Not all shoes are created equal. You can’t treat a canvas sneaker the same way you would a leather brogue. But each type equally needs proper care and maintenance.
Buying a nice pair is just the beginning, says Michael Petry, the creative director at footwear brand The Frye Company. “The biggest mistake guys can make is to neglect caring for their shoes after they bring them home.”
Put some time and effort into the fabric and the soles, and they’ll stand up to whatever punishment your feet inflict. Here’s how to keep your shoes looking their best.
1. Polish leather often
You’ve invested money — and probably time — in your new shoes. Show them off, and make sure they look good. So as soon as you take them out of the box, polish them. Petry suggests polishing each time you put them on so they always look their best. But if you don’t have the time, at least remember give them a good rub down before you go out in bad weather.
2. Protect and brush suede
If you’re investing in suede kicks, treat them with a protective suede spray that resists water, salt and mud so they won’t be damaged by the elements. Petry recommends testing the spray before using it, as it could change the color of your shoes. You should also commit to a good suede eraser and brush for maintenance. First, use your eraser to target stains. Then, follow up with the brush to bring the nap of the suede back to its original state, says Petry.
3. Save the Sunday paper
If you find yourself caught in a sudden downpour, save your shoes from permanent damage by drying them as soon as you get home. Stuff your shoes with newspaper to soak up the moisture, says Kevin Tuohy, co-founder of A Shine & Co., and place them in a well ventilated area as you wait for them to dry. Whatever you do, don’t pick up the hair dryer or place them near a heater, which will damage and make the leather cracked and brittle.
4. Drop the sponge
Tuohy advises against using sponges on your shoes because it’s hard to tell what’s in them. Often a sponge tip applicator attached to your favorite shoe polish can contain silicone, a material for your shoes. Instead, keep a shoe-care kit with essentials like polish and a natural hair brush
5. Add a layer of rubber
Before you wear them, ask a cobbler to place a rubber sole on your new dress shoes. Not only will the rubber protect the leather soles from damage, but they’ll also give you extra traction, says Tuohy. Plus, worn rubber soles are easily — and more affordably — replaced than leather. For the roughly $20 investment, you’ll prolong the life of your favorite shoes.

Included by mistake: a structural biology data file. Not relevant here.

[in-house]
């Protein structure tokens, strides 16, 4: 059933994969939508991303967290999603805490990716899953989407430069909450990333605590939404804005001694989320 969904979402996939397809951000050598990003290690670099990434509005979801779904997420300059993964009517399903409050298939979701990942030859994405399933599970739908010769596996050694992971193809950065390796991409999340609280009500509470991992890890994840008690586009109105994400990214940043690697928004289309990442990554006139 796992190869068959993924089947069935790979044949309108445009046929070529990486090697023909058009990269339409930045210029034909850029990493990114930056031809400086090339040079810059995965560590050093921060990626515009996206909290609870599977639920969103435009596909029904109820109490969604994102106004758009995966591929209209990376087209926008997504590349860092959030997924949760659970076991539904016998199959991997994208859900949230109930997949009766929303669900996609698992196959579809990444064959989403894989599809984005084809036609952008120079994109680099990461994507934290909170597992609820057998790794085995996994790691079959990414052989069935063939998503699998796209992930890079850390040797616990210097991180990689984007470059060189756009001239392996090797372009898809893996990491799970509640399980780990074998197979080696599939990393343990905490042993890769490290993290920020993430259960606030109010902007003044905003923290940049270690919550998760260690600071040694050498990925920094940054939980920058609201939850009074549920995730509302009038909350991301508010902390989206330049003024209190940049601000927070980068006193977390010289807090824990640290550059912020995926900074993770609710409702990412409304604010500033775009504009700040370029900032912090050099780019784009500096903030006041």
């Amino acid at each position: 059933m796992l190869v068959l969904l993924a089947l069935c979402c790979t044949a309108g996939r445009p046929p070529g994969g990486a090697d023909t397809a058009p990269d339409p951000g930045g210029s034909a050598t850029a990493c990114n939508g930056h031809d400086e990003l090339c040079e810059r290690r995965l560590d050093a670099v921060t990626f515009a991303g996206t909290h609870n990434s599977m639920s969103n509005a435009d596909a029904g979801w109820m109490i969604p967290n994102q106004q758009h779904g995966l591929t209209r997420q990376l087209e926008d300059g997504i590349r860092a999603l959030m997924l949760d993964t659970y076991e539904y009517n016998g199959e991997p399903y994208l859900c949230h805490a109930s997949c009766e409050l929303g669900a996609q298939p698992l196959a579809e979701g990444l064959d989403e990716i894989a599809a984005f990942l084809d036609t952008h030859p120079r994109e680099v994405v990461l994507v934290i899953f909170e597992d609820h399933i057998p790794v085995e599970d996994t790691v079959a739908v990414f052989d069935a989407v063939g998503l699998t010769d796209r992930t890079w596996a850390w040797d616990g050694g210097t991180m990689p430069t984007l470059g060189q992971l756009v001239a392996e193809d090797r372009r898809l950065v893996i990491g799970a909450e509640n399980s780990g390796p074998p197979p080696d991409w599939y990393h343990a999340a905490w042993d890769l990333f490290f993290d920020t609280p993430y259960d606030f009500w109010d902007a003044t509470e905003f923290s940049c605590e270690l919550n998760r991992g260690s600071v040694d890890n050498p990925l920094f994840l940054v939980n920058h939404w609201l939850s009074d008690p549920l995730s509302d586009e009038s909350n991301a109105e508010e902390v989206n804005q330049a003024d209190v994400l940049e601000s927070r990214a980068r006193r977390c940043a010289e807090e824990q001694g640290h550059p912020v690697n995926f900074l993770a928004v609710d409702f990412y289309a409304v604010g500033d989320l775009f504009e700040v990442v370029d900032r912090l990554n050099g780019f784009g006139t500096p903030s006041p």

6. Roughen up your boots
Don’t put your boots through the ringer just to get that rugged, worn-in look. You can still get the same effect after protecting the leather. Use a leather balm and neutral cream, Tuohy says, but avoid buffing them to a shine. Just watch the soles. Are the heels uneven or worn down on one side? See your cobbler to resole them so you can wear the hell out of them for years.
7. Add age, instantly
When you’re in a pinch — or if you want to experiment with a burnished style — you can use black shoe polish on brown shoes. The black polish won’t do any damage to your boots; it’ll only make the leather a bit darker and more rustic looking.
8. Embrace the elements
Polishing your boat shoes isn’t a necessity, Petry says. He suggests letting them live through the elements because they’re meant to be salt-washed and faded. While there are differing opinions, we agree with his advice: Boat shoes look really cool when you can tell they’ve be out on the waves or to the beach a few times.
9. Invest in quality polish
Ignore your urge to take the bargain route. Yes, you need shoe polish and not the sneaker scuff cleaner from the local drugstore? Kevin Tuohy, co-founder of A Shine and Co., recommends staying away from those brands. Although they may save you several bucks, they don’t actually remove scuffs. Instead, they layer on a white paste that appears chalky when dry. So stick to white shoe polish.
10. Hand wash your canvas
The best way to clean your canvas sneakers is by hand with fabric shampoo and water, Tuohy says — not in the washing machine. Even on a gentle cycle, your shoes the sole of your shoes can break down and in turn will look more worn out.